November, 2021

Insight: plant-based seafood

State of the oceans: seafood production and consumption

Fish is known as one of the healthiest foods we can eat, as it is an excellent source of nutrients such as selenium, iodine and vitamin D. In addition, fish is a good protein provider as well as a source of nutrients such as omega 3, which we can find in salmon for example. Many of the most popular and healthy diets promote a moderate consumption of fish, such as the Mediterranean Diet (MD), Japanese Diet (JD) and New Nordic Diet (NND). However, growing concerns about the sustainability of seafood are leading consumers to change their eating habits. According to the study conducted by the Good Food Institute called “An Ocean of Opportunity: Plant-based and cell-based seafood for sustainable oceans without sacrifice”, as reported by the Food and Agriculture Organization of the United Nations, since 1974 biologically sustainable fish stocks have dropped from 90% to just under 66% today. In addition to this, the rise in pollutants and metals found in the seafood we consume is another factor driving the consumer to switch to plant-based alternatives to fish. Also, factors such as the high impact of allergies to fish products, as well as their price in the market are leading to an increase in the number of early-adopters of alternative products.

After decades of overuse, the marine ecosystem finds itself in an environmentally degraded state. Around the world, a fishing system that often failed in promoting responsibility has led to the extinction of several species, bringing ocean ecosystems to the point of collapse. The development and widespread marketing of plant-based and cell-based alternatives to fish is a promising approach to decrease the pressure on both fishing systems, wild fisheries and aquaculture, as well as decreasing food waste due to the high perishability of fish.

Seafood alternatives on the rise

According to the report issued by the non-profit organization Good Food Institute called “State of the Industry report: Alternative Seafood” the alternative protein industry has seen a record growth in 2020, and alternative seafood products are slowly gaining their position in the industry. In 2020, the U.S. retail seafood market grew 27%, and in detail, retail sales of plant-based seafood products increased 23%.

Who is the target market interested in fish-alternative products?

They identify as flexitarians or pescatarians, who either want to reduce or consume less meat and fish for health, ethical or environmental reasons. The main factors that influence the purchase of fish-alternative products are taste and texture. In addition to this, environmental impact, food safety, protein and nutritional content claims can also encourage consumers to choose plant-based fish-alternative products. In the market are increasingly spreading different vegetable fish products, both from vegetable matrix, such as soy and legumes. Especially soy is an excellent source of omega-3 and for this reason it is one of the most commonly used vegetable ingredients to produce fish-alternative products. Besides the original protein matrix, there are other ingredients often used to reproduce the taste, texture and properties of fish. For example, seaweeds (wakame and nori) are used to replicate the seafood taste of fish, as well as because they contain minerals, vitamins, antioxidants and omega 3. Another ingredient used as substitute to fish is konjac, present in the whole Southeast Asia, as it is low in calories and high in fiber making it an excellent base for these products. Currently in the market it is possible to find different varieties of fish substitute, from white and red meat fish, shellfish and shrimps, to raw fish.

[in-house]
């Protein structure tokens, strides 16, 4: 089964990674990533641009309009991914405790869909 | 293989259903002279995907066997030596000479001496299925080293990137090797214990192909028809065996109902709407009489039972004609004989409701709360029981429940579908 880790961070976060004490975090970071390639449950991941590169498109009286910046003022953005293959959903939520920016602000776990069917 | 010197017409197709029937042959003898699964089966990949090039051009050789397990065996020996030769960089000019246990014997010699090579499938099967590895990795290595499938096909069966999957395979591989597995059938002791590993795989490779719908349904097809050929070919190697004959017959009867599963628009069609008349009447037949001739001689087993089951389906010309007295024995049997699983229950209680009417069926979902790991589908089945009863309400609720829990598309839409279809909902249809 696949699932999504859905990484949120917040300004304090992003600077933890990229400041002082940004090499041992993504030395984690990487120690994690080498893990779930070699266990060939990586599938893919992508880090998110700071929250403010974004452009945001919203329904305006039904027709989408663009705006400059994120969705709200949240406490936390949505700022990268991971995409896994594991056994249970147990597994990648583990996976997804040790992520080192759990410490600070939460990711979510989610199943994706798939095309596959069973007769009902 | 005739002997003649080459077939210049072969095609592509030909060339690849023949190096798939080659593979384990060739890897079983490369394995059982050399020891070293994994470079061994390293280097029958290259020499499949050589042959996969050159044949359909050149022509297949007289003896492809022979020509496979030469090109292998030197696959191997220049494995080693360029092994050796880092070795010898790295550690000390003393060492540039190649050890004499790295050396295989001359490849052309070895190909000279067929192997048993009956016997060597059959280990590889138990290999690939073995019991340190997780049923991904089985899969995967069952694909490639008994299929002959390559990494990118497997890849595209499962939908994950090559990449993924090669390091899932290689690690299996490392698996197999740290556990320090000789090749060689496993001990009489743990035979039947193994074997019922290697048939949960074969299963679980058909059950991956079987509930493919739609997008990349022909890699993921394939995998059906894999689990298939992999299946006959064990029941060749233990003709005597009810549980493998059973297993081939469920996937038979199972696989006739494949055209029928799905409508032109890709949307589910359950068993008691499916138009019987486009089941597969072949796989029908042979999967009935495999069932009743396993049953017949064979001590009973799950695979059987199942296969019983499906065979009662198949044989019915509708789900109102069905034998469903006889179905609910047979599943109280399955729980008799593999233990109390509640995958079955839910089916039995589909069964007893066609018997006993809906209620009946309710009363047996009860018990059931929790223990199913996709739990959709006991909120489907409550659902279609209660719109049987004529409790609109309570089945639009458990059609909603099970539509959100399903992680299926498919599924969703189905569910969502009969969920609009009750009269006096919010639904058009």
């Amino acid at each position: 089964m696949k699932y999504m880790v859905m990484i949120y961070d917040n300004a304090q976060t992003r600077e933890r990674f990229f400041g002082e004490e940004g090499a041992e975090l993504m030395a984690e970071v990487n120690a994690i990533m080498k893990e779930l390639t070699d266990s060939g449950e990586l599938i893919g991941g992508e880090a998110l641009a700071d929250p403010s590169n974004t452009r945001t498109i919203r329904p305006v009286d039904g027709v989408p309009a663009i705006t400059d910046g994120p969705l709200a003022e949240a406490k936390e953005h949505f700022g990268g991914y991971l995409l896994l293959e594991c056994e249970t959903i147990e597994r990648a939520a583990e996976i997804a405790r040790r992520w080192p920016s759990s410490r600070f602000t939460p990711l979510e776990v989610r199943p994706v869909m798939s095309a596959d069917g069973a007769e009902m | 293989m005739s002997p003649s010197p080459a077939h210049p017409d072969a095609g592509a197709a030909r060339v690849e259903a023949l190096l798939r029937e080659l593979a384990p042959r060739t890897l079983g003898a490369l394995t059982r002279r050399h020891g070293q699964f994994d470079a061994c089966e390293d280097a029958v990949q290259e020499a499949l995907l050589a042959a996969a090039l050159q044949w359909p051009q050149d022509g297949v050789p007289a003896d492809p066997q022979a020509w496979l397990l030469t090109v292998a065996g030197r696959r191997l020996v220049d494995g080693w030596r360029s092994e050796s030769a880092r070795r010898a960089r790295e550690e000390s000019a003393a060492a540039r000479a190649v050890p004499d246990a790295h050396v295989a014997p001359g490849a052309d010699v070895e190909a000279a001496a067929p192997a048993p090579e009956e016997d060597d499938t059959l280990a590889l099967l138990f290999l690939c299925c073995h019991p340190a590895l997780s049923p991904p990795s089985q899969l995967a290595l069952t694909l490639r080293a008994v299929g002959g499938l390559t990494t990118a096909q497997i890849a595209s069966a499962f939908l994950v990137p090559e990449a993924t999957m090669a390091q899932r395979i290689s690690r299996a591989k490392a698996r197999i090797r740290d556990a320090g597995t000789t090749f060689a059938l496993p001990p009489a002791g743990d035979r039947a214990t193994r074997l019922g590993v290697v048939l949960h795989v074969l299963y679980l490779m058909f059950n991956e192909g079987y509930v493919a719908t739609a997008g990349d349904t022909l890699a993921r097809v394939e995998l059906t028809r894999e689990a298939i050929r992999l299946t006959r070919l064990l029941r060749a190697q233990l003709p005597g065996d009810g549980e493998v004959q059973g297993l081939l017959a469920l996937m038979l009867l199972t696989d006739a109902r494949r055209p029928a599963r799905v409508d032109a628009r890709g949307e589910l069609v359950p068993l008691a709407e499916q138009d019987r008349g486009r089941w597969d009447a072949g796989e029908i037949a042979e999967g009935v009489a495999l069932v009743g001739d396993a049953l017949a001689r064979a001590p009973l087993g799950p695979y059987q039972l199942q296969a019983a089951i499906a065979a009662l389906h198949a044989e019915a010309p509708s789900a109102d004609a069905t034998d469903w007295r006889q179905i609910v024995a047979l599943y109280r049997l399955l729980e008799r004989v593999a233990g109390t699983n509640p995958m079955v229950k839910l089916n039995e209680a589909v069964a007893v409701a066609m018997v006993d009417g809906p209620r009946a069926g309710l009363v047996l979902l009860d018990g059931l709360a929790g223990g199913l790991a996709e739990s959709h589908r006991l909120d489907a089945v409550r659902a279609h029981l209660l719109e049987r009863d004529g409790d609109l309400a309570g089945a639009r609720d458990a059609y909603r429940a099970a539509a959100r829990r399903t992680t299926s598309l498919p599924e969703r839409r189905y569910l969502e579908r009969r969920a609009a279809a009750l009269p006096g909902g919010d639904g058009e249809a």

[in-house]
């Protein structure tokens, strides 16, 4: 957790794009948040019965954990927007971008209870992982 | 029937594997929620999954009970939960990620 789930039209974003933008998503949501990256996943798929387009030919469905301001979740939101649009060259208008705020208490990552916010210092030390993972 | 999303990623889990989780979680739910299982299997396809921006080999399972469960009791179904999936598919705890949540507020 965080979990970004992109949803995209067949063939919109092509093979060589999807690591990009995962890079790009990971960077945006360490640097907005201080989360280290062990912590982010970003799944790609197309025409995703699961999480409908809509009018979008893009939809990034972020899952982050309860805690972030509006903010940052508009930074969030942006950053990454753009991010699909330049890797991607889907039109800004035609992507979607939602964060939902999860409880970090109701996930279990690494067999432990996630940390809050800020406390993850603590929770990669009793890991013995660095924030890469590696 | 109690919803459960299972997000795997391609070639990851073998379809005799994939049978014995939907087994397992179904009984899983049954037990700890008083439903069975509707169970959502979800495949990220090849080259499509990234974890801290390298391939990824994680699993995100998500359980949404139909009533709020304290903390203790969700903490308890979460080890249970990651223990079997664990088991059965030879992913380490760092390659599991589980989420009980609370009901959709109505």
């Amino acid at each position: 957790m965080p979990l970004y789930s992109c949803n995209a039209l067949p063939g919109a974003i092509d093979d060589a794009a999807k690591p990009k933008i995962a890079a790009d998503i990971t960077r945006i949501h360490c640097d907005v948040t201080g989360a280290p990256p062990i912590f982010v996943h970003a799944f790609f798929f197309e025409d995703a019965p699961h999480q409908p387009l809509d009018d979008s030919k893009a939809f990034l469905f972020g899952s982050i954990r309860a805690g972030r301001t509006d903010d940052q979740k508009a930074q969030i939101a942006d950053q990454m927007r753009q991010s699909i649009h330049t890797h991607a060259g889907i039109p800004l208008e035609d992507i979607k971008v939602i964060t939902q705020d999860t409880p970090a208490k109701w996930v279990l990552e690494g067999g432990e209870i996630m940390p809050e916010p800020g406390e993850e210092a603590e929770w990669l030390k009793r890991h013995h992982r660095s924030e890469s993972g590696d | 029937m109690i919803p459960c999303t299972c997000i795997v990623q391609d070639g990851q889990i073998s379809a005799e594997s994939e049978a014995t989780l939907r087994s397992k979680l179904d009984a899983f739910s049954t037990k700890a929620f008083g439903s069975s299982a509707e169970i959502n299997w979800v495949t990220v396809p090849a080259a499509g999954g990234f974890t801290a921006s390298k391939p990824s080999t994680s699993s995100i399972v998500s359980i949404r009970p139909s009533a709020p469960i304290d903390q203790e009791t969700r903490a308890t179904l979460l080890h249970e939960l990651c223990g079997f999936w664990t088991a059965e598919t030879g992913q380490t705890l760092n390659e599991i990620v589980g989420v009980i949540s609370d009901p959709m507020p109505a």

Sink or swim: market challenges and opportunities

In addition to the previously mentioned market opportunities resulting from the demand for alternatives to fish for ethical or health reasons, these products also show significant benefits to the industry in terms of increased efficiency throughout the supply chain. Plant- or cell-based seafood products could ease overfishing or aquaculture systems, as well as reducing waste given their high perishability.

In particular, producers of fish-alternative products have a highly potential market ahead, as there are several types of fish that could be developed. The biggest challenge to overcome in the creation of these products remains replicating taste and texture of traditional fish in view of reaching complete consumer satisfaction. Currently, most products on the market are presented as minced or breaded. This leaves room for greater innovation and research aimed at the development of products such as fillets or slices of fish, recreating the layers of fat, collagen and protein, reproducing the organoleptic properties of the conventional product. Taste is also an important issue for producers, as it is important to maintain the delicacy of traditional fish, avoiding the use of strong and artificial flavors. In the coming years we will certainly see many innovations in this sector, with different products and textures, giving the possibility of a greater choice for consumers.

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